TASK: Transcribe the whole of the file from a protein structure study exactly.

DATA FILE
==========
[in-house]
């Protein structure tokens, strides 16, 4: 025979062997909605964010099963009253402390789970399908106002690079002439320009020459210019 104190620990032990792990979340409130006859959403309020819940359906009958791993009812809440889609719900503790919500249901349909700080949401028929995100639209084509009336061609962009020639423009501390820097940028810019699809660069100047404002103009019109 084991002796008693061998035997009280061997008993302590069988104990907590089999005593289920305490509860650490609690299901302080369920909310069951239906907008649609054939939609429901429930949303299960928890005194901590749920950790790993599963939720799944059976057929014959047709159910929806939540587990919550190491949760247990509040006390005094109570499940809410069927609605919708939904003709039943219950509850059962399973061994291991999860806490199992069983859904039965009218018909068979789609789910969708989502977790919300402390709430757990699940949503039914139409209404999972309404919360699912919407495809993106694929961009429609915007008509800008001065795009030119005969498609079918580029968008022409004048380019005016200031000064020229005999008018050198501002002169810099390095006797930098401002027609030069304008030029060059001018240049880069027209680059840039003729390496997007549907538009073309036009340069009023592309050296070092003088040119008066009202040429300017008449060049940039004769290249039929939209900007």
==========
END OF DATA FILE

[in-house]
């Protein structure tokens, strides 16, 4: 025979062997909605964010099963009253402390789970399908106002690079002439320009020459210019 104190620990032990792990979340409130006859959403309020819940359906009958791993009812809440889609719900503790919500249901349909700080949401028929995100639209084509009336061609962009020639423009501390820097940028810019699809660069100047404002103009019109 084991002796008693061998035997009280061997008993302590069988104990907590089999005593289920305490509860650490609690299901302080369920909310069951239906907008649609054939939609429901429930949303299960928890005194901590749920950790790993599963939720799944059976057929014959047709159910929806939540587990919550190491949760247990509040006390005094109570499940809410069927609605919708939904003709039943219950509850059962399973061994291991999860806490199992069983859904039965009218018909068979789609789910969708989502977790919300402390709430757990699940949503039914139409209404999972309404919360699912919407495809993106694929961009429609915007008509800008001065795009030119005969498609079918580029968008022409004048380019005016200031000064020229005999008018050198501002002169810099390095006797930098401002027609030069304008030029060059001018240049880069027209680059840039003729390496997007549907538009073309036009340069009023592309050296070092003088040119008066009202040429300017008449060049940039004769290249039929939209900007």